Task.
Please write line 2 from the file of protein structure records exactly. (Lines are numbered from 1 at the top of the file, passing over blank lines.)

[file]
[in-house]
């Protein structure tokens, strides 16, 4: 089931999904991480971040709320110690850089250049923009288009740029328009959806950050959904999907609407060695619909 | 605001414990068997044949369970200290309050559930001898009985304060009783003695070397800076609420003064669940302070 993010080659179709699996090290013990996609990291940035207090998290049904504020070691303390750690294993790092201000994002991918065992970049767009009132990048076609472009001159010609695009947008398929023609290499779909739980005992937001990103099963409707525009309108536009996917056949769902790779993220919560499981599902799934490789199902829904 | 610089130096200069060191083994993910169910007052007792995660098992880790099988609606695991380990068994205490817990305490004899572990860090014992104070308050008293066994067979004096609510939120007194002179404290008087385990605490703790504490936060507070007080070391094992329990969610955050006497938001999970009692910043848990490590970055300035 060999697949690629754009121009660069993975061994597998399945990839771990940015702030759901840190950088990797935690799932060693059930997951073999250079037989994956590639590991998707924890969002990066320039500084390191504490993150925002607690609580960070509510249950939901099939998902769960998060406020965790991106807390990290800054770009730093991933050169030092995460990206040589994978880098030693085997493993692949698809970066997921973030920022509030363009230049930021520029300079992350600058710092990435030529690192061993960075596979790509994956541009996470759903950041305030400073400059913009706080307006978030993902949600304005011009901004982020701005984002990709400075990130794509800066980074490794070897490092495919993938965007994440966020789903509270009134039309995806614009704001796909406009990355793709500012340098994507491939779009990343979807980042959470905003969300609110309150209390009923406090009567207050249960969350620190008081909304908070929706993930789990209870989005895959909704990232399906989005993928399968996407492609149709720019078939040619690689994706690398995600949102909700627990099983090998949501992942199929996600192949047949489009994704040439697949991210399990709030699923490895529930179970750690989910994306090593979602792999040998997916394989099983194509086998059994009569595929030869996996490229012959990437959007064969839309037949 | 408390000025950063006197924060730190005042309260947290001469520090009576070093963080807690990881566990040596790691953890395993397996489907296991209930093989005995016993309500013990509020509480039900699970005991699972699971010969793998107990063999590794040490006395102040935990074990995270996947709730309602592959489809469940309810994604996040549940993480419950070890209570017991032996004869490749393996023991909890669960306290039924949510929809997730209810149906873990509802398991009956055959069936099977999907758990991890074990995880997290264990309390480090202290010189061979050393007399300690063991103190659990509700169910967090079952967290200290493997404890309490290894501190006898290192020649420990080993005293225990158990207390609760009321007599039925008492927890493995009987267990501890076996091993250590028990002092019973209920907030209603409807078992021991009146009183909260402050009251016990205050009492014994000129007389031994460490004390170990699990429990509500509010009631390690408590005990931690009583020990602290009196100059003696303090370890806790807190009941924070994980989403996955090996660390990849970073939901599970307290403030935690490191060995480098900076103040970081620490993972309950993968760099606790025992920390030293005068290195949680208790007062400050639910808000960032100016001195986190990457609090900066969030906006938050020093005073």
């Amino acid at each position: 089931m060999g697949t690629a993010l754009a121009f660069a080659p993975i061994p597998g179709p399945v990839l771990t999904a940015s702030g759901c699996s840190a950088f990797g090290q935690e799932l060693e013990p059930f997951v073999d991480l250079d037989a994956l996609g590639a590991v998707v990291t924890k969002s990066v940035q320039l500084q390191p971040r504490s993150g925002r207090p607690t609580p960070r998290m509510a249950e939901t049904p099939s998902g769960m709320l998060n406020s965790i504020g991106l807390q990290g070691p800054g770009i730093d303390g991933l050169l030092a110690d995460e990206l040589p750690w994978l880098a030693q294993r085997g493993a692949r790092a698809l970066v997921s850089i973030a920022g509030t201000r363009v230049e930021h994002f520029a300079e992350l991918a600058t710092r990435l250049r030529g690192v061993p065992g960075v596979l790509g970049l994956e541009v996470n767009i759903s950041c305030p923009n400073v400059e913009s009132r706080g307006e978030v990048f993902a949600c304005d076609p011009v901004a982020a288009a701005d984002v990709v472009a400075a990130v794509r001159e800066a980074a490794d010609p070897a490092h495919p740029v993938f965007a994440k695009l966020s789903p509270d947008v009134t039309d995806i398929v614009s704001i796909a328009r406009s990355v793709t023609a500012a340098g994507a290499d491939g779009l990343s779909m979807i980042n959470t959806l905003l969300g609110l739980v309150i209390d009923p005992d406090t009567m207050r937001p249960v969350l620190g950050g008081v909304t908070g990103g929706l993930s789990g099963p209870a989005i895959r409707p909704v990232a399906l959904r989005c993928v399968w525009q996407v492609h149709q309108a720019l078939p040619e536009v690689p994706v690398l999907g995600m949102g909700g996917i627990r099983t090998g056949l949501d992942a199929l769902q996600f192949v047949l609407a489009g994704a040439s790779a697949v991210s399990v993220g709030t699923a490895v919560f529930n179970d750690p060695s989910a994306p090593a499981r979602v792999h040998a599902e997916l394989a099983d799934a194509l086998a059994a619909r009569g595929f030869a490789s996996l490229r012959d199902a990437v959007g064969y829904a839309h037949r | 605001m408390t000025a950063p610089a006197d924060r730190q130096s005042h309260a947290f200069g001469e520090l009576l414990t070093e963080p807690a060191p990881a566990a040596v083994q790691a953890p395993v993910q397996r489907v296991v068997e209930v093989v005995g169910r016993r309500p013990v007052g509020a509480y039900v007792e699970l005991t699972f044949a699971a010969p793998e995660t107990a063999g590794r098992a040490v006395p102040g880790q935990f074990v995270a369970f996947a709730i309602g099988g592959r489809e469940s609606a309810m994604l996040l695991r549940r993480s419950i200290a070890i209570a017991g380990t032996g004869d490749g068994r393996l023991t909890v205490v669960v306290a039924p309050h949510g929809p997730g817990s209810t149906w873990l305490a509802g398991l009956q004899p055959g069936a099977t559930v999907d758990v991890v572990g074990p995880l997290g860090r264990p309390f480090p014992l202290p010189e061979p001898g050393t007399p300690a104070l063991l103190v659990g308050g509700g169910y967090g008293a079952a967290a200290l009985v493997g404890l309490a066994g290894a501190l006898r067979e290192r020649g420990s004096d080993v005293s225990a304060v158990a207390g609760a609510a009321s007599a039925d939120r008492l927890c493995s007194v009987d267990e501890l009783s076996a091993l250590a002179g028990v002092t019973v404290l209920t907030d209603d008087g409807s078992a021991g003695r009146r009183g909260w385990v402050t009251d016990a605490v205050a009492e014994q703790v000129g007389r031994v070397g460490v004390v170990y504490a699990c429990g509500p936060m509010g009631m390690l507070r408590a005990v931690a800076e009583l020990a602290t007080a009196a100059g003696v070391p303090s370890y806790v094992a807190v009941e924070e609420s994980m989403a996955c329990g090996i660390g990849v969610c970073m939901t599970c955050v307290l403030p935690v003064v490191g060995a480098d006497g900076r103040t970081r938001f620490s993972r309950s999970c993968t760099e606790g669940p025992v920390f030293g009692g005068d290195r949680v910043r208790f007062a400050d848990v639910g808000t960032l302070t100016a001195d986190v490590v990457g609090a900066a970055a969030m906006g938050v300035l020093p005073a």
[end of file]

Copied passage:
């Protein structure tokens, strides 16, 4: 089931999904991480971040709320110690850089250049923009288009740029328009959806950050959904999907609407060695619909 | 605001414990068997044949369970200290309050559930001898009985304060009783003695070397800076609420003064669940302070 993010080659179709699996090290013990996609990291940035207090998290049904504020070691303390750690294993790092201000994002991918065992970049767009009132990048076609472009001159010609695009947008398929023609290499779909739980005992937001990103099963409707525009309108536009996917056949769902790779993220919560499981599902799934490789199902829904 | 610089130096200069060191083994993910169910007052007792995660098992880790099988609606695991380990068994205490817990305490004899572990860090014992104070308050008293066994067979004096609510939120007194002179404290008087385990605490703790504490936060507070007080070391094992329990969610955050006497938001999970009692910043848990490590970055300035 060999697949690629754009121009660069993975061994597998399945990839771990940015702030759901840190950088990797935690799932060693059930997951073999250079037989994956590639590991998707924890969002990066320039500084390191504490993150925002607690609580960070509510249950939901099939998902769960998060406020965790991106807390990290800054770009730093991933050169030092995460990206040589994978880098030693085997493993692949698809970066997921973030920022509030363009230049930021520029300079992350600058710092990435030529690192061993960075596979790509994956541009996470759903950041305030400073400059913009706080307006978030993902949600304005011009901004982020701005984002990709400075990130794509800066980074490794070897490092495919993938965007994440966020789903509270009134039309995806614009704001796909406009990355793709500012340098994507491939779009990343979807980042959470905003969300609110309150209390009923406090009567207050249960969350620190008081909304908070929706993930789990209870989005895959909704990232399906989005993928399968996407492609149709720019078939040619690689994706690398995600949102909700627990099983090998949501992942199929996600192949047949489009994704040439697949991210399990709030699923490895529930179970750690989910994306090593979602792999040998997916394989099983194509086998059994009569595929030869996996490229012959990437959007064969839309037949 | 408390000025950063006197924060730190005042309260947290001469520090009576070093963080807690990881566990040596790691953890395993397996489907296991209930093989005995016993309500013990509020509480039900699970005991699972699971010969793998107990063999590794040490006395102040935990074990995270996947709730309602592959489809469940309810994604996040549940993480419950070890209570017991032996004869490749393996023991909890669960306290039924949510929809997730209810149906873990509802398991009956055959069936099977999907758990991890074990995880997290264990309390480090202290010189061979050393007399300690063991103190659990509700169910967090079952967290200290493997404890309490290894501190006898290192020649420990080993005293225990158990207390609760009321007599039925008492927890493995009987267990501890076996091993250590028990002092019973209920907030209603409807078992021991009146009183909260402050009251016990205050009492014994000129007389031994460490004390170990699990429990509500509010009631390690408590005990931690009583020990602290009196100059003696303090370890806790807190009941924070994980989403996955090996660390990849970073939901599970307290403030935690490191060995480098900076103040970081620490993972309950993968760099606790025992920390030293005068290195949680208790007062400050639910808000960032100016001195986190990457609090900066969030906006938050020093005073």